Steak and Onions, known as Bife Acebolado in Portuguese, is a classic recipe in many households all over the world. It’s simple comfort food that is easy enough for a midweek dinner, and special enough for a Sunday dinner. Besides, it’s one of those classics you’ve gotta know how to make!
Steak and onions are a match made in heaven. They’re simple, but can feel fancy, which means you can dress this recipe up or down depending on your mood, day of the week and what you serve them with. And by the way, I have casually left you a list of sides that pair wonderfully with this recipe at the end of the post, too.
This steak and caramelized onions are made with very few ingredients, like 5-ish — but it might just be one, the steak, if you’re like me and always have oil, soy, butter, onions and Brazilian sofrito at home.
If you don’t, these are mostly inexpensive ingredients, too, so you can spend all your bucks on a nice cut of beef. You deserve it, amigos!! I said so!
I hope you enjoy this recipe as much as I do!
Ingredients and tools
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- Top sirloin steaks—or any good cut of beef that you love. Ribeyes and New York Strips work wonderfully, too.
- Onions—yellow or white onions are best. The idea is to have about a quarter onion per steak. I like to cut them thick, but you can cut them thin if you like. I personally like when the onions hold their shape rather than disintegrate, which they do when they are too thin…. and there’s no fear of biting into pieces of onion because they’re delightfully caramelized.
- Brazilian Sofrito—or minced garlic
- Unsalted butter
- Grape seed oil—or any other high smoke point oil
- Soy sauce—you may use a lower sodium soy sauce if you’re sensitive to salt.
- Salt and freshly cracked black pepper
You’ll also need:
- Cast Iron Skillet—while you could use a large skillet in a pinch, I really encourage using cast iron to cook this recipe.
- Kitchen tongs
- Instant read meat thermometer
How to make Steak and Onions
Season the steaks. We’ll season the steaks cool from the fridge with salt and pepper on both sides. Let the steaks sit on the counter for 10-20 minutes so the salt penetrates through the meat and so that the temperature starts to warm.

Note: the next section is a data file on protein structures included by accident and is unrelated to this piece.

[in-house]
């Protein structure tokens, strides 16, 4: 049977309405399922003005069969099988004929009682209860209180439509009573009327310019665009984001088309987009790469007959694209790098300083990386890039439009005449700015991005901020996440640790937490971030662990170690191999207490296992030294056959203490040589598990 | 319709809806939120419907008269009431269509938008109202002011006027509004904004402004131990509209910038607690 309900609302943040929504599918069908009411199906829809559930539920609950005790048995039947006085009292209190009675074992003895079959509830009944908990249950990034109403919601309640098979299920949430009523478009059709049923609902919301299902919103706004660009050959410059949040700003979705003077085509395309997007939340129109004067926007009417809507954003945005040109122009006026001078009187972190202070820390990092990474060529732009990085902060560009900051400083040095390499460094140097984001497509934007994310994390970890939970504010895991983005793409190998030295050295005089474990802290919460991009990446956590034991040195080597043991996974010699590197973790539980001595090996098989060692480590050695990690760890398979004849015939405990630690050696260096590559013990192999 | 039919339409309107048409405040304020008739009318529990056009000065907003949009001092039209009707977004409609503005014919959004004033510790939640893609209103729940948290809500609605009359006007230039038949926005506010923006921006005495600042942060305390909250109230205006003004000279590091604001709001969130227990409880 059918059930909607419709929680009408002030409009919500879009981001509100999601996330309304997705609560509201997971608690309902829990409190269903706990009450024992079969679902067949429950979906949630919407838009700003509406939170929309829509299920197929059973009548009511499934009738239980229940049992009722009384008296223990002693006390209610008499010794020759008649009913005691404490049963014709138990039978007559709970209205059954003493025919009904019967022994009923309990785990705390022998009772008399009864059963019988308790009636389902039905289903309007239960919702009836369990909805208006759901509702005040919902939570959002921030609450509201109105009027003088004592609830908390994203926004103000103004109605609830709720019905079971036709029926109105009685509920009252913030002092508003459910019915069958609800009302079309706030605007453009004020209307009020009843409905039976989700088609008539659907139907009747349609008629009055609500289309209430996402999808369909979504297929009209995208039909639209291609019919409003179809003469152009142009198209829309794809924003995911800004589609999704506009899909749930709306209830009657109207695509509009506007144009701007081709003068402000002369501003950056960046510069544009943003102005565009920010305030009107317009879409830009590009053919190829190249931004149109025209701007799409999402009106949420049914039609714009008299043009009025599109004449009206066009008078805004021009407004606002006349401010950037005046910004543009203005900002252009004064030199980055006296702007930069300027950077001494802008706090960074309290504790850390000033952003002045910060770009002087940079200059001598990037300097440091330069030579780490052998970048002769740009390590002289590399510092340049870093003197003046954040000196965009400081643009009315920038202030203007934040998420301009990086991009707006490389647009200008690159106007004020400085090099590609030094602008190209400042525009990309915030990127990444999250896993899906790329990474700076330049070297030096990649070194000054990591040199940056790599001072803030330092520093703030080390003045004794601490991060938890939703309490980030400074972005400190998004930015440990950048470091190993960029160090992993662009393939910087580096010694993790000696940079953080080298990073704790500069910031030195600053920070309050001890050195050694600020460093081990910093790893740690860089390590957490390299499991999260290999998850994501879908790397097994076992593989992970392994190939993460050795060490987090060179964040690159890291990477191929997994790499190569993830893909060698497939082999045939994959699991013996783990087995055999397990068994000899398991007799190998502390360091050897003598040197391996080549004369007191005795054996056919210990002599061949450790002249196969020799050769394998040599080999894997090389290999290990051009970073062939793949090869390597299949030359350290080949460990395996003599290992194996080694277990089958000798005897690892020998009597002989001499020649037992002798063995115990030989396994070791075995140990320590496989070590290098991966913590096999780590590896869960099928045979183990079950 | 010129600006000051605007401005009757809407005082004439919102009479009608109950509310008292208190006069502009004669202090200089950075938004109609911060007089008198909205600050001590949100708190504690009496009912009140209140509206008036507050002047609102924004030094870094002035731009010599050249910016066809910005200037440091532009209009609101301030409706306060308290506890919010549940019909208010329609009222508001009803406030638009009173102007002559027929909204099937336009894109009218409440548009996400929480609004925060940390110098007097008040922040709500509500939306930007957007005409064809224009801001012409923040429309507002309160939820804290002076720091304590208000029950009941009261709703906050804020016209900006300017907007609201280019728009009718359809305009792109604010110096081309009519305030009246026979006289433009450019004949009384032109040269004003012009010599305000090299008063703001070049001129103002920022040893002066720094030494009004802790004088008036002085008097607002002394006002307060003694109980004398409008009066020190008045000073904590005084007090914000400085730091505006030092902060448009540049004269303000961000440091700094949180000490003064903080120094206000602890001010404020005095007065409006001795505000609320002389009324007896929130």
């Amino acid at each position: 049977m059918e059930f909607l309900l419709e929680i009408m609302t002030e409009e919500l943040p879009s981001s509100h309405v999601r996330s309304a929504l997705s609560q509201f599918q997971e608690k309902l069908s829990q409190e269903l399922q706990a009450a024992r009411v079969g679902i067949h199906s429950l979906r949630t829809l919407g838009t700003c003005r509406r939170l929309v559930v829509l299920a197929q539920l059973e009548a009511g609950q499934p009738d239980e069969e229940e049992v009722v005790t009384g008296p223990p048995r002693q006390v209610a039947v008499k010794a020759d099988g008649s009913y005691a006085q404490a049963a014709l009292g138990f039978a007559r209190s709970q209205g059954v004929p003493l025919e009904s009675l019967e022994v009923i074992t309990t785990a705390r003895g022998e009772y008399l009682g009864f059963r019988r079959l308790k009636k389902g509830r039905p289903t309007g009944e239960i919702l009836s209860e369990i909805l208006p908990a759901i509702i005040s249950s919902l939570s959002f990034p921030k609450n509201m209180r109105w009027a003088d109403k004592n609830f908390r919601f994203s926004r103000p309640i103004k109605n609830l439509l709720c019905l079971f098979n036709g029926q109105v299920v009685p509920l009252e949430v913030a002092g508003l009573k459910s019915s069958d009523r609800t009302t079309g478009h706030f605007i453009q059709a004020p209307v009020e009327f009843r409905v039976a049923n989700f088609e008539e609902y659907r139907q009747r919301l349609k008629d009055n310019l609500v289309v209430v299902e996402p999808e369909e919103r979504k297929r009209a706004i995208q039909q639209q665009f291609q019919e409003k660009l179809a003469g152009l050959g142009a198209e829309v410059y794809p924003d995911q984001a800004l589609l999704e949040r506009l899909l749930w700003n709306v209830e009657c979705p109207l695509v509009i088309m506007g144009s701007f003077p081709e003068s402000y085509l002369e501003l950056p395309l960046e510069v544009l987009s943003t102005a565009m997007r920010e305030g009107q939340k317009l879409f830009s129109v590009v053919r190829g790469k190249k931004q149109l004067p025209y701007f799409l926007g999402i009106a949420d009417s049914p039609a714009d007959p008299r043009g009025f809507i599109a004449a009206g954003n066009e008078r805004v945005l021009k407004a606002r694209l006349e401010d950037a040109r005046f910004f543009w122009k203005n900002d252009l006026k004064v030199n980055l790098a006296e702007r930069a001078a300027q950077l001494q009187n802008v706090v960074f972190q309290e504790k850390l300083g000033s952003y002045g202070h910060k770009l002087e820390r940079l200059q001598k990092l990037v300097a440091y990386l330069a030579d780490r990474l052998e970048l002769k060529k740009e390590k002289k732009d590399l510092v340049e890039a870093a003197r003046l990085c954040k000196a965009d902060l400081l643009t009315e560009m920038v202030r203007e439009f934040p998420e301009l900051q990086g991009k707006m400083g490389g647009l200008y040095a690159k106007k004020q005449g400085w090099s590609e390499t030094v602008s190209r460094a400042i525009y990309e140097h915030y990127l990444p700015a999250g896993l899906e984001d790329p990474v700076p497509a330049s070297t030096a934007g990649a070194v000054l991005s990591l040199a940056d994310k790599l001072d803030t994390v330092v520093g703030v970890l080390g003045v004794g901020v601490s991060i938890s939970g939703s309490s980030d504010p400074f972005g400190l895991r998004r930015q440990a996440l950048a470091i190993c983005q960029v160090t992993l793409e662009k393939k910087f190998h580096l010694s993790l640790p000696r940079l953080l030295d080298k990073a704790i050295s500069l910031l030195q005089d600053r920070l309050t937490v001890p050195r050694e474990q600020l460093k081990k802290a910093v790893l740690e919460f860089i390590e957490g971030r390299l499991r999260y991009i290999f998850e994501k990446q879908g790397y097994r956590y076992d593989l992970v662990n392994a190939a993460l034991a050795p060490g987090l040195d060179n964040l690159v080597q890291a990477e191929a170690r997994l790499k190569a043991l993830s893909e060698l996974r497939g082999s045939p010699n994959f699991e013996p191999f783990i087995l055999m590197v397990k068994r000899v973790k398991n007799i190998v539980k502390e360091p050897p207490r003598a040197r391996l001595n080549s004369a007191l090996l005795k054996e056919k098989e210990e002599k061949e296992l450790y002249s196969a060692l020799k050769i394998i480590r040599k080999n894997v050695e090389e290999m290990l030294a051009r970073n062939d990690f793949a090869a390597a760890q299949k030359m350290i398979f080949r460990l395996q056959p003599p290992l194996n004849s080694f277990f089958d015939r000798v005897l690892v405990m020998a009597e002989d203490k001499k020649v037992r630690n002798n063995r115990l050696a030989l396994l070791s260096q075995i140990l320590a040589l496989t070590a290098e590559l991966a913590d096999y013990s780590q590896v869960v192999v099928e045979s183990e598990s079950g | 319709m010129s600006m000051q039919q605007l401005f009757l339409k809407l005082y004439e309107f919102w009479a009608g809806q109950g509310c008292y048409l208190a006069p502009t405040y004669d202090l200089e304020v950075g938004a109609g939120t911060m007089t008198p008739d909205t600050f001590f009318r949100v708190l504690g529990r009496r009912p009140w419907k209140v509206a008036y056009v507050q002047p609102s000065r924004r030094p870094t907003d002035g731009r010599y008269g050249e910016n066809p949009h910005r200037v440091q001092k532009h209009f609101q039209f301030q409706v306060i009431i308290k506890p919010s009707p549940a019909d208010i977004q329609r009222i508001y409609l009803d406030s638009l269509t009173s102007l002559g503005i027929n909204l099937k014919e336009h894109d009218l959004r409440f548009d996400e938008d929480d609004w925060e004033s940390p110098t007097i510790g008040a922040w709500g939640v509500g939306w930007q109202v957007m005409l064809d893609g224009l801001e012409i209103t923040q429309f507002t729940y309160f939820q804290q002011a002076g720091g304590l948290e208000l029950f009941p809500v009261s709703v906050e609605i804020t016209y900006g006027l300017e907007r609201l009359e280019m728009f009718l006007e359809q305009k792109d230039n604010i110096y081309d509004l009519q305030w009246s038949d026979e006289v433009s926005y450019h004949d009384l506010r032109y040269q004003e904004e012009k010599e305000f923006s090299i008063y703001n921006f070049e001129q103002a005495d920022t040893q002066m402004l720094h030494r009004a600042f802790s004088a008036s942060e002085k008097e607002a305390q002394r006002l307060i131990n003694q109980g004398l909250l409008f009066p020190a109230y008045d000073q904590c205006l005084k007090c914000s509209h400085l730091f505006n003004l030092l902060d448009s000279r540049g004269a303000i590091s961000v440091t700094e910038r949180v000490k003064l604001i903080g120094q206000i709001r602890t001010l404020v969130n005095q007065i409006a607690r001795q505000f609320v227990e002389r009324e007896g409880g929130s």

Heat a cast iron skillet over high heat. We need to make sure the skillet is piping hot. A great way to test is to splash a little water into it. When it sizzles and disappears instantly, the iron is hot and ready to go.
Oil the steaks. Rather than add oil to the pan, we rub the steaks with the oil. This helps us get a nice color on the steaks, as well as prevent smoking while it cooks from too much oil in the pan.
Getting that Perfect Sear
When the pan is hot, reduce the heat to medium high heat. Add the steaks one to two at a time, depending on the size pan you’re using, to avoid crowding.
If you add too much to the pan, the temperature will cool too fast. You won’t get a good sear, and your steaks will not cook nicely.
Cook undisturbed. Let the steaks sizzle on medium high, undisturbed. This means to resist the urge to flip them over and over again…
Slide them with tongs and if they move and unstick from the pan, they’re ready to turn.
Flip and repeat on the other side and cook to your desired doneness. Use a meat thermometer to track this.
If your steak has a fat cap, don’t forget to get a nice sear on the fat, too! Hold the steak with tongs and press the fat down on the hot skillet to render that fat out.
The time it takes to cook your steak to perfection will depend on the steak’s thickness. Here are some guidelines for 1.5″ thick steaks:
Rest. Not you!! The steaks! Remove the steaks from the pan, and place them on a cutting board to rest.